Tuesday, June 3, 2008

Bringing Up Baby

Bringing Up Baby; comedy, USA, 1938; D: Howard Hawks, S: Cary Grant, Katharine Hepburn, Charles Ruggles, Walter Catlett, Barry Fitzgerald, May Robson
The coiled Dr. David Huxley works in a museum of natural history and plans to marry his cold assistant. When he assembled the skeleton of a Brontosaurus and went to an important meeting with lawyer Peabody, who can convince the rich Mrs. Random to donate 1 million $ to the museum, he stumbled upon the wacky Susan playing golf with his ball. She convinces him to help her transport a leopard called 'Baby' for her aunt into Connecticut. There David discovers that Susan's aunt is actually Mrs. Random, which brings him into countless crazy situations. In the end, they end up in prison but get released. Susan gets the million $ and gives it to the museum.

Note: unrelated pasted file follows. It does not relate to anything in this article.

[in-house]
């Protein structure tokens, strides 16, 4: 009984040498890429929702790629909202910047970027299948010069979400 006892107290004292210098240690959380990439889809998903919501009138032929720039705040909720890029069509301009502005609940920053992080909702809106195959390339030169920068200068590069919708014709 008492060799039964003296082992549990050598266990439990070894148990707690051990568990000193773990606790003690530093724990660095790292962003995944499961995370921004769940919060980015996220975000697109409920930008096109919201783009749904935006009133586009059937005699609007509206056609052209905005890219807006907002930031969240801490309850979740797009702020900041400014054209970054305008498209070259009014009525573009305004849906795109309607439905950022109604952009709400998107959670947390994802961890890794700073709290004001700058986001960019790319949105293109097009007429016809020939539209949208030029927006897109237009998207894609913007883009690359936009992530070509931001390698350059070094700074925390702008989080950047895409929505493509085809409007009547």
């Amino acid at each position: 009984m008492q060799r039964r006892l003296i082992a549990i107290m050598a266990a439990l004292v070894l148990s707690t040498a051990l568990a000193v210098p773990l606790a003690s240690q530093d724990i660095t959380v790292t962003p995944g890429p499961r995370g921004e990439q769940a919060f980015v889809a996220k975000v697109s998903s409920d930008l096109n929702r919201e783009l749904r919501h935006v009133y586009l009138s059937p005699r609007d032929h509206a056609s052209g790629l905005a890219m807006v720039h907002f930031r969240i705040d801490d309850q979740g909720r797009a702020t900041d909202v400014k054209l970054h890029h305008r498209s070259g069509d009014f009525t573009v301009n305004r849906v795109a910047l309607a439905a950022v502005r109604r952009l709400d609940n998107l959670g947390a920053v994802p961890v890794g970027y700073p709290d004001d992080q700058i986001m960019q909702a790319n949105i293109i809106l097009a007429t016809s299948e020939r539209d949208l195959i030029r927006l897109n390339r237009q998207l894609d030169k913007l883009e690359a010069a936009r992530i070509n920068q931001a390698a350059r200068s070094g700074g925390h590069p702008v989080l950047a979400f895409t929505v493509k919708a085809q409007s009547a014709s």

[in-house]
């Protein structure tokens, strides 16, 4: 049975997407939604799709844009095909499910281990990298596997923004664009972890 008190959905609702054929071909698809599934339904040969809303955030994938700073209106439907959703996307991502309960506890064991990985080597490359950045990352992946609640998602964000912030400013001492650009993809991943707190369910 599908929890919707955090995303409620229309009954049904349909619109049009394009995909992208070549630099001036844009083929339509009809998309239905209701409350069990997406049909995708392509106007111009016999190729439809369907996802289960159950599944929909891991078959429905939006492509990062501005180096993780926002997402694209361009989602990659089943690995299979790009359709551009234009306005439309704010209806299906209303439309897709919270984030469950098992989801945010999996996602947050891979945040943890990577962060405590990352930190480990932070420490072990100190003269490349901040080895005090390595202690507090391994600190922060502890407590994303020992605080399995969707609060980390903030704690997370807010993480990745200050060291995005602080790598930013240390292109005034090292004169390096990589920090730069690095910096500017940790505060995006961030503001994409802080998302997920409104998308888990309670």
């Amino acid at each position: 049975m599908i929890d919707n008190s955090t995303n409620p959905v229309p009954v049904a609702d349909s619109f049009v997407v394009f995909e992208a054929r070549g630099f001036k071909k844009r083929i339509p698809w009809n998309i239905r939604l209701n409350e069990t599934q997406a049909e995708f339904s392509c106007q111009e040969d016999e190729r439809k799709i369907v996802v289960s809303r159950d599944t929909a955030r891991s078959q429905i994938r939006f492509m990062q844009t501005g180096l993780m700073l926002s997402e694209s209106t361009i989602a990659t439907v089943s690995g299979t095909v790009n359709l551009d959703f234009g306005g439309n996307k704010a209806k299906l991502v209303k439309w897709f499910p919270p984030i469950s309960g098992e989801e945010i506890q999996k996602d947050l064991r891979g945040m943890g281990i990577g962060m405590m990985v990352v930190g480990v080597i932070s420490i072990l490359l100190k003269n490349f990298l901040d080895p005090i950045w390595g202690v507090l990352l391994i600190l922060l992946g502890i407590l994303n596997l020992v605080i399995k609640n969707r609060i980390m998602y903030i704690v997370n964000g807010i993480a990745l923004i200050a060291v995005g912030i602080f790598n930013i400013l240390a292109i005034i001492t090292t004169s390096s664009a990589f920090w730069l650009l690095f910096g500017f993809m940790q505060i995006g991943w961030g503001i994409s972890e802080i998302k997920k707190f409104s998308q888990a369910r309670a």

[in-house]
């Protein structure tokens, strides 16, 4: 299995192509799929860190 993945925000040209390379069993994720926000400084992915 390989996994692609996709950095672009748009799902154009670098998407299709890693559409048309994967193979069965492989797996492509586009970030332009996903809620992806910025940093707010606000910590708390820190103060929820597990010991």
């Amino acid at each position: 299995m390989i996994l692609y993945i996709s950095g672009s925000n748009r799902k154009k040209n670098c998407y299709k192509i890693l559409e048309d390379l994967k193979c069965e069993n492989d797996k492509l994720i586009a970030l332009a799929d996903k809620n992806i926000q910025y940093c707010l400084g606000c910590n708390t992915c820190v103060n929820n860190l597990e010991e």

(Screwball) comedy "Bringing Up Baby" flopped in cinemas during it's premiere, which disappointed director Howard Hawks, but with time it gained an incredible reputation that contradicted the remarks of some critics who doubted such a simple and wacky comedy could ever become a classic. This unusual film is completely relaxed and spontaneous, as if it doesn't even care for the structure of the story, arbitrarily - just like the Marx brothers - queueing all sorts of gags coming from up, down, left, right and center. The whole film seems to be mocking the critics and simply trying to be just a set of random gags with a lot of fun, in which it succeeds, while Cary Grant is absolutely hilarious as the coiled David Huxley wearing geeky glasses, whose rationality is always cut down by Susan's wild energy. The best gags are completely "arbitrarily", like when the dog George is "wrestling" with the leopard called 'Baby' or when David, wearing only a negligee, when asked why he is dressed like that, jumps and says insanely: "Because I'm feeling gay!" Because of it's uneven and chaotic structure the movie is flawed, but it is funny and amusingly shows how even embarrassing situations are completely normal and part of our life, becoming as good as the other Hepburn-Grant comedy, "The Philadelphia Story".


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